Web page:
whilst the world is thus dual, so is everyone of its parts. the entire system of things gets represented in every particle. there is somewhat that resembles the ebb and flow of the sea, day and night, man and woman, in a single needle of the pine, in a kernel of corn, in each individual of every animal tribe. the reaction, so grand in the elements, is repeated within these small boundaries. for example, in the animal kingdom one observes that no creatures are favorites, but a certain compensation balances every gift and every defect. a surplusage given to one part is paid out of a reduction from another part of the same creature. if the head and neck are enlarged, the trunk and extremities are cut short.

the theory of mechanic forces is another example. what we gain in power we lose in time; and the converse. the periodic or compensating errors of the seasons is another instance. the influences of climate and soil in political history is another. the cold climate invigorates. the barren soil does not breed fevers, crocodiles, tigers, or scorpions.

the same dualism underlies the nature and condition of man. every excess causes a defect; every defect an excess. every sweet hath its sour; every evil its good. every faculty which is a receiver of pleasure has an equal penalty put on its abuse. it is to answer for its moderation with its life. for every grain of wit there is a grain of folly. for everything you have missed, you have gained something else. and for everything you gain you lose something else. if riches increase, they are increased that use them. if the gatherer gathers too much, nature takes out of the man what she puts into his chest, swells the estate, but kills the owner. nature hates monopolies and exceptions. the waves of the sea do not more speedily seek a level from their loftiest tossing, than the varieties of condition tend to equalize themselves.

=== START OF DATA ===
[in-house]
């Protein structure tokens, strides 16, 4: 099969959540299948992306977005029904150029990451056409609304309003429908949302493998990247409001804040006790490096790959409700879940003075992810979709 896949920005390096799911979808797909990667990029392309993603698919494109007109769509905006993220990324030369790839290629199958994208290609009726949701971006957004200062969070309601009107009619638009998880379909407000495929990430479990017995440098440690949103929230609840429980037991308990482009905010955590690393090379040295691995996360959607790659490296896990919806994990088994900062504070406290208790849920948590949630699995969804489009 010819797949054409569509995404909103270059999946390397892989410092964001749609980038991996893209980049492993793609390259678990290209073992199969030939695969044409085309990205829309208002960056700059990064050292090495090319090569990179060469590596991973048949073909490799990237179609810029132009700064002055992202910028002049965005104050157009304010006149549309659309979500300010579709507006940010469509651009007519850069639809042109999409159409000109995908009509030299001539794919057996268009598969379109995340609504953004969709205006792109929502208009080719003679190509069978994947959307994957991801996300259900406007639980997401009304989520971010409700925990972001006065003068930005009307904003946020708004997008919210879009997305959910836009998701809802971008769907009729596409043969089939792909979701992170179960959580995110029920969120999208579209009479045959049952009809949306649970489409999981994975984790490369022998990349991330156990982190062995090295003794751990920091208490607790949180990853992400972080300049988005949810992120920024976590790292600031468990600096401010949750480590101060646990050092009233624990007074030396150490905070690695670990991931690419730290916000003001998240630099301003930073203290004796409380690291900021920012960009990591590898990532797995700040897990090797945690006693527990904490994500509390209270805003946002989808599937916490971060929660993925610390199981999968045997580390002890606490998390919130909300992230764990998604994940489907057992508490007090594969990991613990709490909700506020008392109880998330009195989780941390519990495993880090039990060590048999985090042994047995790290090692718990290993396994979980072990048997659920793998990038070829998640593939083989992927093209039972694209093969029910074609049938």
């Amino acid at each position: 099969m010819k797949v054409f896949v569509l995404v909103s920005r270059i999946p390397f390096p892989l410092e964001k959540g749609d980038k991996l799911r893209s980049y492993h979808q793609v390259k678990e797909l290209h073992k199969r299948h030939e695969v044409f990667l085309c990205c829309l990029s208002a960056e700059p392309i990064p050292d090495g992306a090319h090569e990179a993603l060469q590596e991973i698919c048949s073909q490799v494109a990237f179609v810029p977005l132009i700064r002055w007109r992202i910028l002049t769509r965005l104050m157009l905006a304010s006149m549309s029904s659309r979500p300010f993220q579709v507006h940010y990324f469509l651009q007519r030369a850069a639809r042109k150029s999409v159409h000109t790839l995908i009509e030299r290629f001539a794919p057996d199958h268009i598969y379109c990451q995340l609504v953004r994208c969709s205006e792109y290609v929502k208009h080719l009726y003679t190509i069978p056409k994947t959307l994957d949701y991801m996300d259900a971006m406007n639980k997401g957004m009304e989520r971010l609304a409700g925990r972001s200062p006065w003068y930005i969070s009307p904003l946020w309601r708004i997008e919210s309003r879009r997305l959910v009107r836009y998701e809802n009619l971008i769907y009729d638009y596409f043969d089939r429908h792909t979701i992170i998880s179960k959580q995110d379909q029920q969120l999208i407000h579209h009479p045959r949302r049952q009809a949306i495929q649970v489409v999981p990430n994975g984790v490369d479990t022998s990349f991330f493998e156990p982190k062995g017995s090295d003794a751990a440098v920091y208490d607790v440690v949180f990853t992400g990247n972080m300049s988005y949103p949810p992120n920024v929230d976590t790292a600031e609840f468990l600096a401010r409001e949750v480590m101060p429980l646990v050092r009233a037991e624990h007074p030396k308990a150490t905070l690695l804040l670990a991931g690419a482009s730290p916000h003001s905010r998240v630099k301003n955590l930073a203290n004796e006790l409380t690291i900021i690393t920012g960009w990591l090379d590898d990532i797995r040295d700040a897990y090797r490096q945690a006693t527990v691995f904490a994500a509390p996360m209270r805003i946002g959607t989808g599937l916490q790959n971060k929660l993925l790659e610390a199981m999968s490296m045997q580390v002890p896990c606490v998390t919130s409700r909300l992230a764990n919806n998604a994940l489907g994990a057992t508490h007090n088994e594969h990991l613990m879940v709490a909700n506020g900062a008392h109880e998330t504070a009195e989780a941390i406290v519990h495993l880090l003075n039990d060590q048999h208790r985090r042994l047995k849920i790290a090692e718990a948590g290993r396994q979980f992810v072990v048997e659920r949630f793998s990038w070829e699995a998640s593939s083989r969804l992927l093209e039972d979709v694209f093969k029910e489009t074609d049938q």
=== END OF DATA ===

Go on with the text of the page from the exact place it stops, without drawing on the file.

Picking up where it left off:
there is always some leveling circumstance that puts down the overbearing, the strong, the rich, the fortunate. substantially on the same ground with all others. is a man too strong and fierce for society, and by temper and position a bad citizen, a morose ruffian, with a dash of the pirate in him; nature sends him a troop of pretty sons and daughters, who are getting along in the dame’s classes at the village school, and love and fear for them smooths his grim scowl to courtesy. thus she contrives to intenerate the granite and felspar, takes the boar out and puts in the lamb, and keeps her balance true.

our joy within is forever, i have always been travelling and learning it is only know that i see. knowledge is a natural need. a slow fire is one that will burn forever. what is unsteady but glittering is not attractive but what is simple and low is divine. time is man’s greatest gift. i will guard these golden gates of art i’m infinite.